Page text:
After intranasal exposure to LPS and PBS, mice (n = 4) were sacrificed by cervical dislocation at various time points (0, 12 h, 24 h, 36 h and 48 h). Bronchoalveolar lavage (BAL) was performed as described previously . The total number of cells in the pooled samples was then counted using a hemocytometer.
Eight healthy (8 – 10-week-old) female CD-1 mice (Charles River, Wilmington, MA) were imaged. For the baseline scan all eight animals were injected intravenously with 1 mCi (37 MBq) of radiopharmaceutical. At 2 h postinjection, each mouse was anesthetized with isoflurane and maintained under 1 – 2% isoflurane in oxygen. The mouse was positioned on the X-SPECT (Gamma Medica-Ideas, Northridge, CA) gantry and was scanned using two low energy, high-resolution pinhole collimators (pinhole diameter 10mm) rotating through 360º for 40 sec per increment (total acquisition time ~ 45 minutes). All gamma images were reconstructed using LumaGEM software (Gamma Medica-Ideas). Immediately following image acquisition, the mice were then scanned by CT (X-SPECT) over a 3.5 cm field-of-view using a 600 μA, 50 kV beam. Data were reconstructed using the Ordered Subsets-Expectation Maximization (OS-EM) algorithm. The SPECT and CT data were then co-registered using the supplier’s software (Gamma Medica-Ideas) and displayed using Amira (Visage Imaging Inc., Andover, MA). Immediately following imaging, four mice were administered 60 μL LPS intranasally as described earlier. The remaining four mice were administered 60 μL of PBS (controls) in a similar manner. At 22 h after LPS and PBS administration, each mouse was injected intravenously with 1 mCi (37 MBq) of [125I]FIAU. The injections of radiotracer were staggered to accommodate imaging of every mouse 2 h after injection of radiotracer and coinciding with the 24 h time point after the intranasal administration of LPS or PBS, the time point at which the pulmonary granulocyte count is maximal . Animals were imaged as described previously.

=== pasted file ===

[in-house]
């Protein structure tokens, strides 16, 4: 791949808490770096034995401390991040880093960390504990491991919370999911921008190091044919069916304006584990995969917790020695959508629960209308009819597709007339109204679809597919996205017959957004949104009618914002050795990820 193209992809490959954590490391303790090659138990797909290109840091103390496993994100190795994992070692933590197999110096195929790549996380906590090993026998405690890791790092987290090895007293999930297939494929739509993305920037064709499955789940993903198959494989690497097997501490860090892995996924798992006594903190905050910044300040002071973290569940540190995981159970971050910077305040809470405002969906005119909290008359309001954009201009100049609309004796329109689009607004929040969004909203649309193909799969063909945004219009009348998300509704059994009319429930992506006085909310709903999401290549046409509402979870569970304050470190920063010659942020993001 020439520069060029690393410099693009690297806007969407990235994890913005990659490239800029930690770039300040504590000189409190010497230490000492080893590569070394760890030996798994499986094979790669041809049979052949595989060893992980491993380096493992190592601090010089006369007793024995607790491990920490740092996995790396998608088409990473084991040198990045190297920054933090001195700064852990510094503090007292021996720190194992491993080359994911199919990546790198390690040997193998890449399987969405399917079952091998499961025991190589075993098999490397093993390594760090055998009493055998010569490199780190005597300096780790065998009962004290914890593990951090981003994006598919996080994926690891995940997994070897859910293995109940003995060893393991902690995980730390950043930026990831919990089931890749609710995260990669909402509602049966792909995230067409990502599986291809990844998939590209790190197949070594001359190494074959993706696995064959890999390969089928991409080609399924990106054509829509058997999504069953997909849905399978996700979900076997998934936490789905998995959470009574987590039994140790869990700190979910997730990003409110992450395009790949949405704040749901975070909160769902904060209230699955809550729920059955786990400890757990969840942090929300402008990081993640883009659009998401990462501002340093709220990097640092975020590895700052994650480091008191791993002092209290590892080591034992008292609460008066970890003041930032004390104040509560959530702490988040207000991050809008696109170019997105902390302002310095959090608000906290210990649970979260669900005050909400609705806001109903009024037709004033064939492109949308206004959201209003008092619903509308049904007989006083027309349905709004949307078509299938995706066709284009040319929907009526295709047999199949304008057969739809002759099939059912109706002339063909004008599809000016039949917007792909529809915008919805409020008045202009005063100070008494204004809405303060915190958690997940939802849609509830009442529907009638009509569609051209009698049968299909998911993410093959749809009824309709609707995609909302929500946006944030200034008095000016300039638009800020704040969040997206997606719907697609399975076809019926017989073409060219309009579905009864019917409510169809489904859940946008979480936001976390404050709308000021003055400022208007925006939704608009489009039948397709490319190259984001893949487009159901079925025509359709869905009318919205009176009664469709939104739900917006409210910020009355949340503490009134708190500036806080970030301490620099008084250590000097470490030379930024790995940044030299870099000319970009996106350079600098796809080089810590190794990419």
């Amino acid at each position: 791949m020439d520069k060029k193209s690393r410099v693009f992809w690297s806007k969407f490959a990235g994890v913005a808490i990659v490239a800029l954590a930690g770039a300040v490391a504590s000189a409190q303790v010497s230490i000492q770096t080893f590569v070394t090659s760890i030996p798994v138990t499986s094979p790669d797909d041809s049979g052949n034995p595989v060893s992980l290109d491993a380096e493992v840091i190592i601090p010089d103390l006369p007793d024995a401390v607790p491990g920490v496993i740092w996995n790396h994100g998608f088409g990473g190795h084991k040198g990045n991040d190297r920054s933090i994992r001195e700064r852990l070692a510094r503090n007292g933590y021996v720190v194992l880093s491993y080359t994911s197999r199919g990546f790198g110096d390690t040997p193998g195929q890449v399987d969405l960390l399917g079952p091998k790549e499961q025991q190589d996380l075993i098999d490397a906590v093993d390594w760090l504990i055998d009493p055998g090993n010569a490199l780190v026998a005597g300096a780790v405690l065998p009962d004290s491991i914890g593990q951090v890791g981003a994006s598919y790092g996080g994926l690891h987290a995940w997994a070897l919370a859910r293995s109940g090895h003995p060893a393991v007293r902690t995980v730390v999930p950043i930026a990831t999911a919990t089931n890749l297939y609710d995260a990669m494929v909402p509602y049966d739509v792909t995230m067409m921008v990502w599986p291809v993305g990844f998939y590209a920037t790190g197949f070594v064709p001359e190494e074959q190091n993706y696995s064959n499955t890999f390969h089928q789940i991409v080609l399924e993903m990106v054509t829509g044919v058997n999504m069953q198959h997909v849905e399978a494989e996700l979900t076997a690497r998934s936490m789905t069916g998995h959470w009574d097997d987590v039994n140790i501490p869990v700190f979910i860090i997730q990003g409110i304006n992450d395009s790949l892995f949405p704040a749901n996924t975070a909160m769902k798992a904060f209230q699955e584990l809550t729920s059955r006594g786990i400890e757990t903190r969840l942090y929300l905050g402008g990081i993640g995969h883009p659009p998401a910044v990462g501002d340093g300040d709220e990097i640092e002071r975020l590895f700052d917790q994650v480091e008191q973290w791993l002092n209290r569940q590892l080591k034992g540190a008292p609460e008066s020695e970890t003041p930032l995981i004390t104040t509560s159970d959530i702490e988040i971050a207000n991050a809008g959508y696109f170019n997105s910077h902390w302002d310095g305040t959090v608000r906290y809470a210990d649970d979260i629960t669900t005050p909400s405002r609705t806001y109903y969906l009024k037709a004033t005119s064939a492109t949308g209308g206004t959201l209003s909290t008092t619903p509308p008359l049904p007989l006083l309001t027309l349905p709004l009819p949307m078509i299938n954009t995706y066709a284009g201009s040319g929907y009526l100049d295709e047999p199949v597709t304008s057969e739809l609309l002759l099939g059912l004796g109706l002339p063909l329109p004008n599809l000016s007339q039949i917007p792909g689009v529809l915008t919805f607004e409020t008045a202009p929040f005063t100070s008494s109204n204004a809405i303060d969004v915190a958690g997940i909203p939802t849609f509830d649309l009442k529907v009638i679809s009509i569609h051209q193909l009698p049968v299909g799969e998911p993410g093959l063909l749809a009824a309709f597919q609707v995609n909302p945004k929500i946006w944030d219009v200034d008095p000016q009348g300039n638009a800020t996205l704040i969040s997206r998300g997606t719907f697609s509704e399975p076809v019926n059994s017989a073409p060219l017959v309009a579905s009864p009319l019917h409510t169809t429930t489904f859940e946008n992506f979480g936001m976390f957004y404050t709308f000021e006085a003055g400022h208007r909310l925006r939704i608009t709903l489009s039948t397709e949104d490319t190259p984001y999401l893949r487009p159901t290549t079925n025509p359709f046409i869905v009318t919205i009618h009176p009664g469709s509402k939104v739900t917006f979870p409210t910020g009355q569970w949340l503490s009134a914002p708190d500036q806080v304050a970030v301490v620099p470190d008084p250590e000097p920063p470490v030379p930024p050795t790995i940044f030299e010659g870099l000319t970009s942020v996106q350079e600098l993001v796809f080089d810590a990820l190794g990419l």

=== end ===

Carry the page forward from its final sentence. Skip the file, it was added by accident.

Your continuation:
Prior to its use for infection experiments in vivo, E. coli RS218 was confirmed to be TK-positive through an in vitro [125I]FIAU uptake assay . A known TK-negative strain, E.coli KY895 , was used as the control. Overnight cultures of E. coli RS218 (TK-positive) or E. coli KY895 (TK-negative) strains were diluted 1 in 50 in fresh Luria Bertani (LB) medium containing 1 μCi/mL (0.037 MBq/mL) of [125I]FIAU and incubated in a shaker incubator at 37°C for 2 to 24 h. At each specified time point, equal aliquots were withdrawn from the cultures and the cell pellets were washed three times to remove free [125I] FIAU in the media. The radioactivity in the pellets was measured using a gamma spectrometer (1282 Compugamma CS Universal gamma counter, LKB Wallac, Turku, Finland). Each assay was performed in triplicate.